Does a rehab loan make a flip not worth it?

6 Replies

A sibling and I are interested in dipping our toe into flipping. We looked at a few properties and found one that we like. It's a homepath property and we can't get a straight answer on whether it will qualify for conventional financing without a rehab loan. How do we figure that out?

It looks like the roof might have a leak or may have been leaking at some point. There is minor drywall damage. We assume it needs a new roof. 

Our realtor also found a septic inspection report from earlier this year that says the septic was showing signs of malfunctioning. It says there are some indications of a leaking tank.

One of the rooms is missing some flooring and someone ripped out a wall and there is drywall missing in that space and a plug and light switch hanging from the ceiling. In the back of the house the paint is peeling a bit and a few boards need replacing.

The house could be worth anywhere from $200k-300k and it's listed for $120.  We can put 20% down and pay cash for the repairs, except maybe the septic. We would also offer less than $120. Unfortunately we can't pay for the house and repairs in cash so we would need some kind of financing. An alternative option is that my sibling lives in the house after we have fixed it up, or we rent it out. 

When you get a rehab loan how do they determine what they want you to fix? Since with a rehab you have to pay contractors to do everything, does that usually make it not worth it to buy? 

@Charissa B. Welcome from your description i suggest getting an up to date inspection report to pinpoint exactly what needs to be done and during that time bring in your "contractor" to come by give you an estimate (free) this way you have at least a pretty close estimate on rehab costs giving you a better chance to calculate the numbers accurately. A source of money investors use besides the bank is a hard money loan to finance the rehab they will require you fix all problems in the inspection report. I suggest running your numbers again with the calculators provided here also to give you a visual. Good luck hit it big!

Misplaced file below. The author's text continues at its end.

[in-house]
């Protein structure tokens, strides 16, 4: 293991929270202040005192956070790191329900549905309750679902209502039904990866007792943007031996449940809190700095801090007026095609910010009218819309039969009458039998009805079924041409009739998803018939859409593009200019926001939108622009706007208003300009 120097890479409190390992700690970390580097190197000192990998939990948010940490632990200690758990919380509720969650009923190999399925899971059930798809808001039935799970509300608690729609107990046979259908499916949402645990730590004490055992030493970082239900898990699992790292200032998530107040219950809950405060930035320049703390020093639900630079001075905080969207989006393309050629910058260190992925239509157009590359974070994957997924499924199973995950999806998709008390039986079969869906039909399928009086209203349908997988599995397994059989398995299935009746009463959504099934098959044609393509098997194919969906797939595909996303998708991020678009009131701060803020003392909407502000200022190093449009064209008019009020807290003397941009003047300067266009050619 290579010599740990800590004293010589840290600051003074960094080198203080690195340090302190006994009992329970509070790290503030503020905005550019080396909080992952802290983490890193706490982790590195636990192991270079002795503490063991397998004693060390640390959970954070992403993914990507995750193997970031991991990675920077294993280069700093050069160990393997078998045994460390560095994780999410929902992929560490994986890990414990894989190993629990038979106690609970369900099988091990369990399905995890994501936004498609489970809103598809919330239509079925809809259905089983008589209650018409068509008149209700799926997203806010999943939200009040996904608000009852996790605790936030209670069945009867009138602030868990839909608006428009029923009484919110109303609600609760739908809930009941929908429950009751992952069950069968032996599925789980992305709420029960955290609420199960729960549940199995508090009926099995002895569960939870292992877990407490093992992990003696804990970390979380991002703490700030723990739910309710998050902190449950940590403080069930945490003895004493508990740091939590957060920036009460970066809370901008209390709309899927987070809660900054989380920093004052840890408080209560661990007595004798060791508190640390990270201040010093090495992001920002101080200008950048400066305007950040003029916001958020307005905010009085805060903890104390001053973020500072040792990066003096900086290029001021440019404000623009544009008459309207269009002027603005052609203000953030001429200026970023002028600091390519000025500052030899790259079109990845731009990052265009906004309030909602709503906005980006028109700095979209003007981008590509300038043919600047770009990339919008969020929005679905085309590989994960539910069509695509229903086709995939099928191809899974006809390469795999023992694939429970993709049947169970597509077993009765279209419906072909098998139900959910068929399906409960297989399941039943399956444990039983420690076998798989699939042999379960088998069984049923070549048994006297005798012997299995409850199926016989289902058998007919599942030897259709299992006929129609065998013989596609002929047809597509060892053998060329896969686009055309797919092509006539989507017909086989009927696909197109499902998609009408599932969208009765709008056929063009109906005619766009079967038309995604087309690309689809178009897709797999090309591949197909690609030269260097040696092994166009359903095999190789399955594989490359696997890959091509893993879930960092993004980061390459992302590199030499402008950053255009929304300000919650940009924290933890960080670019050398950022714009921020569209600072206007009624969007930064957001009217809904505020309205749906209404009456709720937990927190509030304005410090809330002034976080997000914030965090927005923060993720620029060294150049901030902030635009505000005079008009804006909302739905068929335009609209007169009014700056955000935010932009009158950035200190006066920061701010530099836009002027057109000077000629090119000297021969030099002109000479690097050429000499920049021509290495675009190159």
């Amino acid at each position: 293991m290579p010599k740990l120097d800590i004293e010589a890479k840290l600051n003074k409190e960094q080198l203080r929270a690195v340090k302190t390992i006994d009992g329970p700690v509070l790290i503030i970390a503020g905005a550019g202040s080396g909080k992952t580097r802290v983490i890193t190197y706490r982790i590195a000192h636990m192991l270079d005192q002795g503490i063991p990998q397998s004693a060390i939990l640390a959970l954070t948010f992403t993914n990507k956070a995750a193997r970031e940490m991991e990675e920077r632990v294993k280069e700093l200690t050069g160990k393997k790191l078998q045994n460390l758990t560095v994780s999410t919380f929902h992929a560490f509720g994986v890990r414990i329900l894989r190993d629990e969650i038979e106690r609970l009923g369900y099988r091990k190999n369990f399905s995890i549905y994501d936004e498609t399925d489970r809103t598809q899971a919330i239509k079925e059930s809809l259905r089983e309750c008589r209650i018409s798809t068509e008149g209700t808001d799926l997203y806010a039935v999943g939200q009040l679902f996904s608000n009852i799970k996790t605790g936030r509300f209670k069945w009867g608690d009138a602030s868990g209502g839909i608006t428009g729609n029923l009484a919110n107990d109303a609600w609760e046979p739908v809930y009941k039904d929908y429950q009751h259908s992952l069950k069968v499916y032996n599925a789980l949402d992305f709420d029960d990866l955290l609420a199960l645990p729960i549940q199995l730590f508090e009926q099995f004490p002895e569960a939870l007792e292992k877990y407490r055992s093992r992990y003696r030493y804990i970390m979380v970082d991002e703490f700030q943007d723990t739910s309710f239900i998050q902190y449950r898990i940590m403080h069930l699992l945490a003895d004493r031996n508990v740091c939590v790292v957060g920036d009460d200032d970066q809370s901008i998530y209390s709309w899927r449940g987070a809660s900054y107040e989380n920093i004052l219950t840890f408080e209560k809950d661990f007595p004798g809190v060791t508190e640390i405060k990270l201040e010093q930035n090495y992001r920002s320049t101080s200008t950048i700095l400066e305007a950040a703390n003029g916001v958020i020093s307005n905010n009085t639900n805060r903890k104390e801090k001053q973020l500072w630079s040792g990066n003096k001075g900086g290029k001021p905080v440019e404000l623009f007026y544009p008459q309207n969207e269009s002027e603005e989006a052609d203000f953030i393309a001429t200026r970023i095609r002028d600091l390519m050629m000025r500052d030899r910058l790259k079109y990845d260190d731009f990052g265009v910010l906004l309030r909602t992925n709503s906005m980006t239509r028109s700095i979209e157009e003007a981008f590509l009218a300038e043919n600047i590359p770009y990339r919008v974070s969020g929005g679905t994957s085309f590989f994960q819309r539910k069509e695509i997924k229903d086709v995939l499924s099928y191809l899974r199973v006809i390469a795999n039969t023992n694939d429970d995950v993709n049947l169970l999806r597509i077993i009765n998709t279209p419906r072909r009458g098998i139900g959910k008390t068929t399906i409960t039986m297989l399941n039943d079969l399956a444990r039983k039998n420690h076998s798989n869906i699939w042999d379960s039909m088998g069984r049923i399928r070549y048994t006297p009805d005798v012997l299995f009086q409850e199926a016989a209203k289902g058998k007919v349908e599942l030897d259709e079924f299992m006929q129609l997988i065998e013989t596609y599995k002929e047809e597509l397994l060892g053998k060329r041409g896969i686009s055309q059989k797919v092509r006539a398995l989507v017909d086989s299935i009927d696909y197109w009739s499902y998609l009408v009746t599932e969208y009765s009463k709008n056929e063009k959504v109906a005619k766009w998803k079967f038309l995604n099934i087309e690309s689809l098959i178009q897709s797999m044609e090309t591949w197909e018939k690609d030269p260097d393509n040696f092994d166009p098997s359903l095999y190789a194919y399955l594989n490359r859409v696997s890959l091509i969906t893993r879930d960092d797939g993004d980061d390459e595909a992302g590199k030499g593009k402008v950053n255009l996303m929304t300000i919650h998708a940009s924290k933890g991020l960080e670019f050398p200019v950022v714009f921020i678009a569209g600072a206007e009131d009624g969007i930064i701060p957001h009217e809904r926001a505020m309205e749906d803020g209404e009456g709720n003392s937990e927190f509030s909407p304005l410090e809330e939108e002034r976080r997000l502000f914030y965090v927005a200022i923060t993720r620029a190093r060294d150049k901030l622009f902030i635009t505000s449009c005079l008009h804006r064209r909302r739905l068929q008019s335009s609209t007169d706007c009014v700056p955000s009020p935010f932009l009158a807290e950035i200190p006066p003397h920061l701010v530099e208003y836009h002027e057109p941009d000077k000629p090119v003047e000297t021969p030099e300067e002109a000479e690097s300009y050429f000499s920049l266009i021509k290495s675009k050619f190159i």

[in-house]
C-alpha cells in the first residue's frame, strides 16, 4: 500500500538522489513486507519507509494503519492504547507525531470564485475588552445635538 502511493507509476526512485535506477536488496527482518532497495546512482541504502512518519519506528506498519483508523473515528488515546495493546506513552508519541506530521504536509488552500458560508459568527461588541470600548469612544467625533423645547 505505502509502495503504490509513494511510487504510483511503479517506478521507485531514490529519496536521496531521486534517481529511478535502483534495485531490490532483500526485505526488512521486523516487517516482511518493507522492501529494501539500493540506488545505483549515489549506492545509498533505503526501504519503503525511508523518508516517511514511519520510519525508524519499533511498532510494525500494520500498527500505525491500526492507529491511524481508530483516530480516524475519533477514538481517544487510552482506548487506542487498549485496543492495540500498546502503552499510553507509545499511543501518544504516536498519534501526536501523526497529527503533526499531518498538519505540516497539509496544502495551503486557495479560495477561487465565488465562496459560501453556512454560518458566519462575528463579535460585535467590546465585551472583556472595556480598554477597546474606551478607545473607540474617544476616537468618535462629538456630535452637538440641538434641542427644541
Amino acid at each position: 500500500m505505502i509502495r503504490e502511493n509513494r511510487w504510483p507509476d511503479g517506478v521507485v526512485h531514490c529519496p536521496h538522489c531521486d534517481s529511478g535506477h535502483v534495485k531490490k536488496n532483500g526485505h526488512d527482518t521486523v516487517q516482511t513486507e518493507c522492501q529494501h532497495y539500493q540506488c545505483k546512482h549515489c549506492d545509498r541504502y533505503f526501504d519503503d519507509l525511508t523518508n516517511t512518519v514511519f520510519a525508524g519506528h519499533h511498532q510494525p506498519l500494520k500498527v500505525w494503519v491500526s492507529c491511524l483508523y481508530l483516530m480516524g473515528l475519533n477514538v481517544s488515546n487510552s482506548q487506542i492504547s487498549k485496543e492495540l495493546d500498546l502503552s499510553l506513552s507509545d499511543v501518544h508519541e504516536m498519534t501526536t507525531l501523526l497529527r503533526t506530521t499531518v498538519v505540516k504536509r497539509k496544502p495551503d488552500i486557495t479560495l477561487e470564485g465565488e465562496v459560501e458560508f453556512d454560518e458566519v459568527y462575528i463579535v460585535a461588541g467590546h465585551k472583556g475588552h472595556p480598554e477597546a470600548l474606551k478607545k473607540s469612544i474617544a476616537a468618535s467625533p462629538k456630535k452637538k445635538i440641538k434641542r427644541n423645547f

Originally posted by @Charissa B. :

A sibling and I are interested in dipping our toe into flipping. We looked at a few properties and found one that we like. It's a homepath property and we can't get a straight answer on whether it will qualify for conventional financing without a rehab loan. How do we figure that out?

It looks like the roof might have a leak or may have been leaking at some point. There is minor drywall damage. We assume it needs a new roof. 

Our realtor also found a septic inspection report from earlier this year that says the septic was showing signs of malfunctioning. It says there are some indications of a leaking tank.

One of the rooms is missing some flooring and someone ripped out a wall and there is drywall missing in that space and a plug and light switch hanging from the ceiling. In the back of the house the paint is peeling a bit and a few boards need replacing.

The house could be worth anywhere from $200k-300k and it's listed for $120.  We can put 20% down and pay cash for the repairs, except maybe the septic. We would also offer less than $120. Unfortunately we can't pay for the house and repairs in cash so we would need some kind of financing. An alternative option is that my sibling lives in the house after we have fixed it up, or we rent it out. 

When you get a rehab loan how do they determine what they want you to fix? Since with a rehab you have to pay contractors to do everything, does that usually make it not worth it to buy? 

 If your hard money loan is only on purchase price and you don't take any rehab funds, the lender will not care who you hire to do the rehab work.

While the property might not qualify for a traditional conventional loan you do have the ability to do a conventional renovation loan that would help with financing the costs of your renovation.  I've helped many investors with them and it is a good tool if you buy right and have a good contractor to work with.

Originally posted by @Nancy Zhao :

 If your hard money loan is only on purchase price and you don't take any rehab funds, the lender will not care who you hire to do the rehab work.

This is really dependent on the HML. Most HMLs don't care who you hire for the rehab (and will even allow you to do the work yourself) unless the work is significant (like structural, foundation, etc). Most HMLs also prefer that you borrow rehab funds from them as well.

This is coming from my experience of having borrowed from 20+ HMLs and talking to 100+ other ones.

1. FHA 203K rehab loan, loans purchase and rehab. Lots of red tape, low down payment. Lower rates and long term, has PMI which can be high and you are usually stuck for 6-12 months, unless you can refi after 6 to traditional loan with no PMI

2. Seems you have good equity and so a hard money rehab loan would work. Look for a lender that will do whats called ARV [After Repaired Value]. Most of the time they will lend you fix up money along with it with 10% down. 4 points and 10-12% usually but you should have enough equity to be good. Same fix and refi in 6 months